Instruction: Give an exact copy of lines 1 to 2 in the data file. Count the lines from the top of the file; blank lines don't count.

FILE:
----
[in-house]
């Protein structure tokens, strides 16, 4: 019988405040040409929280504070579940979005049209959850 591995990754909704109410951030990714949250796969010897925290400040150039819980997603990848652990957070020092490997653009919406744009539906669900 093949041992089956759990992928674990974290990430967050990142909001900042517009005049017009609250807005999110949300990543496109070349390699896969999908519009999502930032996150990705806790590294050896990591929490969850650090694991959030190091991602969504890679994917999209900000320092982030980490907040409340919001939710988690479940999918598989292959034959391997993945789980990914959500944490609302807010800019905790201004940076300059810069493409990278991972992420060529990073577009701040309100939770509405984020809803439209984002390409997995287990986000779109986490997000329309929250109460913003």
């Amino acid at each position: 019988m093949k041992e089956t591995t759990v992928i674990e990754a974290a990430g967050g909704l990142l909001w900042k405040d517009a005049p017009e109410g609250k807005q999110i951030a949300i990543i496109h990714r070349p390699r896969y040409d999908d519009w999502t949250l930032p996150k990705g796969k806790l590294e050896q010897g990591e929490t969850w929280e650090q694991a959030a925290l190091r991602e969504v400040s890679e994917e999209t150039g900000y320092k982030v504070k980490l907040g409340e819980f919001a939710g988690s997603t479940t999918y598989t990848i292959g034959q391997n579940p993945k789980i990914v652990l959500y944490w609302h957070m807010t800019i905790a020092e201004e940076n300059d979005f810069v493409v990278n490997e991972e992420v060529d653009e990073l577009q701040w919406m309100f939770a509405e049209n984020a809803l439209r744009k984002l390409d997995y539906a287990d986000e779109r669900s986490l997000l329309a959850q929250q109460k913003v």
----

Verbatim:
[in-house]
């Protein structure tokens, strides 16, 4: 019988405040040409929280504070579940979005049209959850 591995990754909704109410951030990714949250796969010897925290400040150039819980997603990848652990957070020092490997653009919406744009539906669900 093949041992089956759990992928674990974290990430967050990142909001900042517009005049017009609250807005999110949300990543496109070349390699896969999908519009999502930032996150990705806790590294050896990591929490969850650090694991959030190091991602969504890679994917999209900000320092982030980490907040409340919001939710988690479940999918598989292959034959391997993945789980990914959500944490609302807010800019905790201004940076300059810069493409990278991972992420060529990073577009701040309100939770509405984020809803439209984002390409997995287990986000779109986490997000329309929250109460913003």